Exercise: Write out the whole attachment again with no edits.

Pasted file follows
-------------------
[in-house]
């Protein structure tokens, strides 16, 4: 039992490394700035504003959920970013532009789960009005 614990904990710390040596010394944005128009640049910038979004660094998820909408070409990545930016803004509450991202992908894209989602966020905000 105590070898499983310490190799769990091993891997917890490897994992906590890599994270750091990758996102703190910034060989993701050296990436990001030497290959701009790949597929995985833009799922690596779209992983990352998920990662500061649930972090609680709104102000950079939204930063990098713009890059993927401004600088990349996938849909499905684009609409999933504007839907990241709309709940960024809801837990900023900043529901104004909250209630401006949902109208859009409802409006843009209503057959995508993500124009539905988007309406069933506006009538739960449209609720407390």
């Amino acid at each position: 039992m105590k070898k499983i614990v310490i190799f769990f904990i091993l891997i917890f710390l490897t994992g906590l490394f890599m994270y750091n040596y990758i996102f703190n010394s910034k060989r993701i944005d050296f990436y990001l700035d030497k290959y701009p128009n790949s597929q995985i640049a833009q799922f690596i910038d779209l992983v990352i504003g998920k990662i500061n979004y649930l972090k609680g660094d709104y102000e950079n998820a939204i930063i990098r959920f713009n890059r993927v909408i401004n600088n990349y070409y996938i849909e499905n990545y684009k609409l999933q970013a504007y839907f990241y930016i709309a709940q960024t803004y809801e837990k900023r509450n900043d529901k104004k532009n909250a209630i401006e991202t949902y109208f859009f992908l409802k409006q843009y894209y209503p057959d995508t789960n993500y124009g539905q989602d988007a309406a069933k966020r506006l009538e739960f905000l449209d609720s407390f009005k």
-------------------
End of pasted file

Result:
[in-house]
């Protein structure tokens, strides 16, 4: 039992490394700035504003959920970013532009789960009005 614990904990710390040596010394944005128009640049910038979004660094998820909408070409990545930016803004509450991202992908894209989602966020905000 105590070898499983310490190799769990091993891997917890490897994992906590890599994270750091990758996102703190910034060989993701050296990436990001030497290959701009790949597929995985833009799922690596779209992983990352998920990662500061649930972090609680709104102000950079939204930063990098713009890059993927401004600088990349996938849909499905684009609409999933504007839907990241709309709940960024809801837990900023900043529901104004909250209630401006949902109208859009409802409006843009209503057959995508993500124009539905988007309406069933506006009538739960449209609720407390």
């Amino acid at each position: 039992m105590k070898k499983i614990v310490i190799f769990f904990i091993l891997i917890f710390l490897t994992g906590l490394f890599m994270y750091n040596y990758i996102f703190n010394s910034k060989r993701i944005d050296f990436y990001l700035d030497k290959y701009p128009n790949s597929q995985i640049a833009q799922f690596i910038d779209l992983v990352i504003g998920k990662i500061n979004y649930l972090k609680g660094d709104y102000e950079n998820a939204i930063i990098r959920f713009n890059r993927v909408i401004n600088n990349y070409y996938i849909e499905n990545y684009k609409l999933q970013a504007y839907f990241y930016i709309a709940q960024t803004y809801e837990k900023r509450n900043d529901k104004k532009n909250a209630i401006e991202t949902y109208f859009f992908l409802k409006q843009y894209y209503p057959d995508t789960n993500y124009g539905q989602d988007a309406a069933k966020r506006l009538e739960f905000l449209d609720s407390f009005k």